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Current Situation: We've currently got a Win2k3 32bit OS running on 4GB ram. SQL + Exchange + AD + everything runs on this server and it takes FOREVER to boot, especially if the mail store didn't shut down correctly. Not so great when you need it up and running ASAP.

We are about to order a new server with the following specs:

  • DELL R610 with 32GB of RAM
  • 5 * 600GB Disks RAID5 + 1 cold spare
  • Windows 2008SBS + Premium Addons (Which includes Windows 2008 Standard and SQL Standard 2008)

We would like to use virtualisation to separate the services but no so sure about how to go about best implementing the system.

Win2k8 Standard has a memory limit of 32GB, so we can't upgrade the server memory at a later stage.

I have a linux background, so Xen is appealing. However, I don't particularly want to introduce new systems that will require more specialist skills. In this case, a system administrator will need to be proficient in Linux based systems.

Hyper-V looks like a good option because it has $0 cost, but this still requires Windows 2008 to be installed on the base, with services directly installed on that.

I've heard that VMWare ESXi is a $0 cost option, but I've not had any experience with this. I'm not sure exactly if this will suit our requirements.

I'm also not sure how to best structure the filesystem - should a virtualised host have direct access to the disks? Or should a disk file be created for that Virtual host?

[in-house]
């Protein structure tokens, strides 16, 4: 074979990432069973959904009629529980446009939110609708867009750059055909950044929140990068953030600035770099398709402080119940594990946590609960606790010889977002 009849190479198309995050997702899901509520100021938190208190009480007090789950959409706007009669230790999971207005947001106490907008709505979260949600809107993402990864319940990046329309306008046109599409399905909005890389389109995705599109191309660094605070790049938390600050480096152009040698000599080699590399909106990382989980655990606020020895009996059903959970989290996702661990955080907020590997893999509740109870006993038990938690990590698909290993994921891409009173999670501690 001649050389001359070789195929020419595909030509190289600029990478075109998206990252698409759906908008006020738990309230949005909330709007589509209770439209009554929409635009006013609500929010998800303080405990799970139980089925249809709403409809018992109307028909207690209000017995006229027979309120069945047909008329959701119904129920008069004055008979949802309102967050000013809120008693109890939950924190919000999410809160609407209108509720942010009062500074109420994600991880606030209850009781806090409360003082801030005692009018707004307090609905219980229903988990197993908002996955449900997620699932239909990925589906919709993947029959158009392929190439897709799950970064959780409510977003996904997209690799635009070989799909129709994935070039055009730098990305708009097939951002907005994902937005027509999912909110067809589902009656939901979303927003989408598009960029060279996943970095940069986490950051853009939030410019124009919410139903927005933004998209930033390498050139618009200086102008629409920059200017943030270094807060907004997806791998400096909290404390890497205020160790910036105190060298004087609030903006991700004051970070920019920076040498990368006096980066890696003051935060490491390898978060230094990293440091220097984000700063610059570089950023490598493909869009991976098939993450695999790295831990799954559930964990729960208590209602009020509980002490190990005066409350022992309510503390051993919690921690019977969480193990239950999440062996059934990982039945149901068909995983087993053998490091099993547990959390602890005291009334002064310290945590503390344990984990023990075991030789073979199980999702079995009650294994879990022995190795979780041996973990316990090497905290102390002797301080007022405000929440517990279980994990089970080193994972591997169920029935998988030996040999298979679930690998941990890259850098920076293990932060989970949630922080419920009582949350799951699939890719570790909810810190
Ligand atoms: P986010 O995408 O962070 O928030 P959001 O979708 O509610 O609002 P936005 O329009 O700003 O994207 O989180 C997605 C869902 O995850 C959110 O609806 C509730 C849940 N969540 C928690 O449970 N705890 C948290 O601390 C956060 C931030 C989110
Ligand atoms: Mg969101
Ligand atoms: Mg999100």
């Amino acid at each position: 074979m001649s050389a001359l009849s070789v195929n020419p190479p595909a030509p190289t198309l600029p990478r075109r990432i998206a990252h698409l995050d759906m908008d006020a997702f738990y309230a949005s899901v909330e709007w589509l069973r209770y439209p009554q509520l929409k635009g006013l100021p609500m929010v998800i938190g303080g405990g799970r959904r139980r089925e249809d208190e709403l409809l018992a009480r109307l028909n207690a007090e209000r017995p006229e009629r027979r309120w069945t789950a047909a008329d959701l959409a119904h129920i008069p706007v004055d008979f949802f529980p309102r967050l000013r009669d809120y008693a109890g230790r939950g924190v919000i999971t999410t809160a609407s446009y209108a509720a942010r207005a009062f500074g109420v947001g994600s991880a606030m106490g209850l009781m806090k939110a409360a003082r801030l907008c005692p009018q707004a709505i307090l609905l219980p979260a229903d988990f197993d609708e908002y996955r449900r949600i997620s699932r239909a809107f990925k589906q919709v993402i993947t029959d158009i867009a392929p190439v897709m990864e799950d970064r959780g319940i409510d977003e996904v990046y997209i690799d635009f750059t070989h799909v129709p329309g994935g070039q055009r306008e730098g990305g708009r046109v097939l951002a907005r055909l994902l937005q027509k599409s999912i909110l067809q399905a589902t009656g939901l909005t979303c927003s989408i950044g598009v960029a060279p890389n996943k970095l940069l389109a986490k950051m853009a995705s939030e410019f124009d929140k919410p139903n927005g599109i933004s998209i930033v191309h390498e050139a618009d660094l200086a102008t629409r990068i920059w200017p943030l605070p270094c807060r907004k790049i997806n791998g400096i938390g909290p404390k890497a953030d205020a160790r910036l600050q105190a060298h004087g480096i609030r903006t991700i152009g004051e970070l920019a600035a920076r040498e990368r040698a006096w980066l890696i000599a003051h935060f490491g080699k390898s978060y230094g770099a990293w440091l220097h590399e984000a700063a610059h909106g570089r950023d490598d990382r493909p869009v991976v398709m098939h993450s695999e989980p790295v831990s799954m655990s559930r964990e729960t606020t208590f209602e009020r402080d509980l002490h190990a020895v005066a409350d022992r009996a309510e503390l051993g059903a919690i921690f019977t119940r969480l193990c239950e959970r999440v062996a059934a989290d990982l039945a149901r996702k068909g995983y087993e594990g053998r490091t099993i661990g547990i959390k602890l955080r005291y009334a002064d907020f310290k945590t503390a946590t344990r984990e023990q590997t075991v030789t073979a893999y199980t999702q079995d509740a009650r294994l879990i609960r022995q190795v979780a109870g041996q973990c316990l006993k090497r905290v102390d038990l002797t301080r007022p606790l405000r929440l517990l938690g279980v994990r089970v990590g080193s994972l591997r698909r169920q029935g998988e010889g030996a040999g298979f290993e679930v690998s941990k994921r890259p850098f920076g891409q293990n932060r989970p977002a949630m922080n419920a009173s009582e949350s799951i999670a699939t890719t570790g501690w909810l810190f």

Any ideas?

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slightly offtopic here, but exchange 2003 and AD on the same machine taking forever to boot is a known issue. The solution is simply to delay the Exchange server startup for after AD and DNS are up. Speeds things up by tens of minutes sometimes. – dyasny Jul 5 '12 at 13:44
Thanks for that, but we need an upgrade – itwb Jul 6 '12 at 0:21
One other thing - with the size of the RAID array you are looking at I would recommend going with a RAID 6 array instead of a RAID 5 with a spare. The R610 has six slots - go ahead and use them all and have two drives for parity. It greatly reduces the chance that a RAID rebuild will take out your server. – Tim Brigham Jul 6 '12 at 19:58
up vote 2 down vote accepted

I've been in a very similar situation in the past. I'd suggest staying with hyperv or vmware.

Personally I would go for vmware but I started doing virtualization when they were the only real option on the market. I still lean that way due to the minimalistic nature of esxi - a smaller profile means less scheduled maintainance and security holes. That is starting to get too far into the range of personal opinion though.

The virtualization rights with 2008 r2 make things a whole lot easier than they used to be.

Long term you would want shared storage for your hosts but starting with a single direct attached server is a pretty common way to go. You'd want a dedicated array it partition (depending on setup) for your managed vital hosts to reside on.

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